Page 174. I readily admit that our impress is a. restraint upon the natural liberty of those who are liable to it, but it must be admitted on the other band, that every restraint upon natural liberty is not, eo nomine, illegal, or at all inconsistent with the principles of civil liberty, &i.
When this author speaks of impressing, page 158, he diminishes the horror of the practice as much as possible, by presenting to the mind one sailor only suffering a “ hardship” (as he tenderly calls it) in some“ p.urticular cases” only; and he places against this private mischief the inconvenience to the trade of the kingdom.But if, as he supposes is often the case, the sailor who is A a
pressed, and obliged to serve for the defence of trade, at the rate of twenty-five shillings a month, could get three pounds fifteen shillings in the merchant's service, you take from him fifty shillings a month; and if you have 100,000 in your service, you rob this honest industrious part of society and their poor families of 250,000l. per month, or three millions a year, and at the same time oblige them to hazard their lives in fighting for the defence of your trade's to the defence of which all ought indeed* to contribute (and sailors among the rest) in proportion to their profits by iç : 1 but this three millions is more than their share, if they did not pay with their persons; but when you force that, methinks you should excuse the other.' ' -.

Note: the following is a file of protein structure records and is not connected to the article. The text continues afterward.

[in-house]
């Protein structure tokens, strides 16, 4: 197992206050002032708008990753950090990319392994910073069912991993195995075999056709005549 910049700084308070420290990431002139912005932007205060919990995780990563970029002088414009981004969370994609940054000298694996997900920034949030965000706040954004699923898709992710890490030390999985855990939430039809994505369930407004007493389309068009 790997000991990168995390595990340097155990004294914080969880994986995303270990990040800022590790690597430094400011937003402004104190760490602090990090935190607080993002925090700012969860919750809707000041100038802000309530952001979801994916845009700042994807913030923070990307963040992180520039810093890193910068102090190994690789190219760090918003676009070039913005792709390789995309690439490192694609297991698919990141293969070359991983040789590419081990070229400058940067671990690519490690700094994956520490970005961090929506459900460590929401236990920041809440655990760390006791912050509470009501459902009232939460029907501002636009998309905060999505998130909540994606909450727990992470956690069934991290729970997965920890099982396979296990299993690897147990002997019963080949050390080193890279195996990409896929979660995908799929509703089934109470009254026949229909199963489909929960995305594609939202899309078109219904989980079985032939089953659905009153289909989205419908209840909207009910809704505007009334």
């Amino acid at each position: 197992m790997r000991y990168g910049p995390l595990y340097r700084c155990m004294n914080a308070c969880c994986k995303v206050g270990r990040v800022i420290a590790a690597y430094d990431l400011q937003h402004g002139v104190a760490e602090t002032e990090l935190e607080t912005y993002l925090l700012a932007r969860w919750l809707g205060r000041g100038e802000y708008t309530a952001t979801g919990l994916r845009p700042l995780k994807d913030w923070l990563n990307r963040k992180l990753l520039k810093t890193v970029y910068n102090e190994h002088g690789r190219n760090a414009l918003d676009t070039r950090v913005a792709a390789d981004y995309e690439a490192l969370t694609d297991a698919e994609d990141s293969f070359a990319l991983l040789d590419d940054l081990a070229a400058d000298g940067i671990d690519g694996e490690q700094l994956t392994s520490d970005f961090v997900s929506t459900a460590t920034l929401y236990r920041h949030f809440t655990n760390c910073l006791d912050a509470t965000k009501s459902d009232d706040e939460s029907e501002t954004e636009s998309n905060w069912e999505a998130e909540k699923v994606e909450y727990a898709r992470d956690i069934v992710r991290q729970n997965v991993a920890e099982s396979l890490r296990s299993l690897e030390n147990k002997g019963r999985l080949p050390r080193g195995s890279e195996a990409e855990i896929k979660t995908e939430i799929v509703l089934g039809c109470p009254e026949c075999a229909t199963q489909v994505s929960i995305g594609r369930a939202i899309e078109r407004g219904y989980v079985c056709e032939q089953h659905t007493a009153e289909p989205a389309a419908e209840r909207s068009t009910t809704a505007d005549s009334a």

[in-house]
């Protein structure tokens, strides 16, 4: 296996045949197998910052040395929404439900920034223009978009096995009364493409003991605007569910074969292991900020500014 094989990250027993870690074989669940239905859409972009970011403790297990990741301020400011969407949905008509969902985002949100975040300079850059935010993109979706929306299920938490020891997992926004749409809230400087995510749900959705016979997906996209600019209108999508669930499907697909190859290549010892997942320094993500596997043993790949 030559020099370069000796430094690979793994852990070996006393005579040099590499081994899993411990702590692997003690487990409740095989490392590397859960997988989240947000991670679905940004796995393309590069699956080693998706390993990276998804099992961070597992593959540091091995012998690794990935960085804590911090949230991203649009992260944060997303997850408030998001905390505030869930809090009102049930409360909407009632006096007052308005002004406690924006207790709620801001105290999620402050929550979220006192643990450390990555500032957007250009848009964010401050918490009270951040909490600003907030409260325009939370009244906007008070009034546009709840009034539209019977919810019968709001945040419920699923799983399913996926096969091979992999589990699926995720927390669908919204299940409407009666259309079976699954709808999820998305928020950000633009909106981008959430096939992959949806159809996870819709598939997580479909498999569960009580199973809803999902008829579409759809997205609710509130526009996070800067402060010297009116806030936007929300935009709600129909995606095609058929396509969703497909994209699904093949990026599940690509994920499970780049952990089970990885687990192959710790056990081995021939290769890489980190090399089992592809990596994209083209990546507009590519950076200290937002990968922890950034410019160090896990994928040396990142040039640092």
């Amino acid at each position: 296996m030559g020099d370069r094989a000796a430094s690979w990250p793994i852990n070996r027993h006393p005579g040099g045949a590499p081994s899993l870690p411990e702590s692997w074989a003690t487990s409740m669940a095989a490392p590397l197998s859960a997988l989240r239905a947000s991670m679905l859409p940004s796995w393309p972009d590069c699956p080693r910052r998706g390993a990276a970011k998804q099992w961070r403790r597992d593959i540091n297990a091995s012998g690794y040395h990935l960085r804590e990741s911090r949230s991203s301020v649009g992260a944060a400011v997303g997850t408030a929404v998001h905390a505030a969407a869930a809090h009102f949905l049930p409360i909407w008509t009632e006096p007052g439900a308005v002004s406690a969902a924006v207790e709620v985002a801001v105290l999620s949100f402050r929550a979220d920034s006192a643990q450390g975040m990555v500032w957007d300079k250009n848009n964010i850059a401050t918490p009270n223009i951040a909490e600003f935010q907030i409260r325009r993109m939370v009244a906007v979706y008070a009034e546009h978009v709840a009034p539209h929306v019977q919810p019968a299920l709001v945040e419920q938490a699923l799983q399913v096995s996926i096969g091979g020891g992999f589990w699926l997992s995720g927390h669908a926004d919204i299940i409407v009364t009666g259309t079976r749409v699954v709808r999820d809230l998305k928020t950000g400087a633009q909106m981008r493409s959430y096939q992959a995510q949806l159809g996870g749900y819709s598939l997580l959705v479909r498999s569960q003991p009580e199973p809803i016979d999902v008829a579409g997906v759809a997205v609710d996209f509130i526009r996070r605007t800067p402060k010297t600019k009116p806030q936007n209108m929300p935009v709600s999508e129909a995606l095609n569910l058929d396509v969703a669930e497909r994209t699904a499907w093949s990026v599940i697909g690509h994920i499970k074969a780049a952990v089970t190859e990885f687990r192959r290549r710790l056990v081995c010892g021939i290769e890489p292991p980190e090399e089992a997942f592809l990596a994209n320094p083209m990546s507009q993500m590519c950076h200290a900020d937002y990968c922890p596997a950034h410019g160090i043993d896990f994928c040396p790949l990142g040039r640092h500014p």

. ' rinne, ili But it may be said, to give the king'se seamen merchant's wages would cost the nation too much, and call for more taxes. The question then lwill ámount to this: whether it be just in a community, that the richer part should compel the poorer to fight in defence of them and their properties, for such wages as they think fit to allow, and punish them if they refuse ? Our author tells us that it is a legal.". I have not law enough to "dispute his authorities, but I cannot persuade myself that it is equitable. I will, however, own for the present, that it may be lawful when necessary; but then I contend that it may be used so as to produce the same good effects the publie security-without doing so much intolerable ik.
justice as attends the impressing common seamen.
In order to be better understood I would prer mise two things: First, that voluntary seamen may be had for the service, if they were sufficiently paid. The proof is, that to serve in the same ship, and incur the same dangers, you have no occasion to impress captains, lieutenants, second lieutenants, midshipmen, pussers, nor many other officers. Why, but that the profits of their places, or the emoluments, expected, are sufficient inducements? The business, then is, to find money, by impressing, sufficient to make the sailors all volunteers, as well as their officers ; and this without any fresh burthen upon trade.-The second of my premises is, that twenty-five shillings a month, with his share of the salt beef, pork, and pease-pudding, being found sufficient for the subsistence of a hard-working seaman, it will certainly be so for a sedentary scholar or gentleman. I would then propose to form a treasury, out of which encouragements to seamen should be paid. To fill this treasury, I would impress a number of civil officers who, at present have great salaries, oblige them to serve in their respective offices for twenty-five shillings a month with their shares of mess provisions, and throw the rest of their salaries into the seamen's treasury. If such a press-warrant were given me to execute, the first I would press should be a Recorder of Bristol, or a Mr. Justice Foster, because I might have need of his edifying example, to show A a 2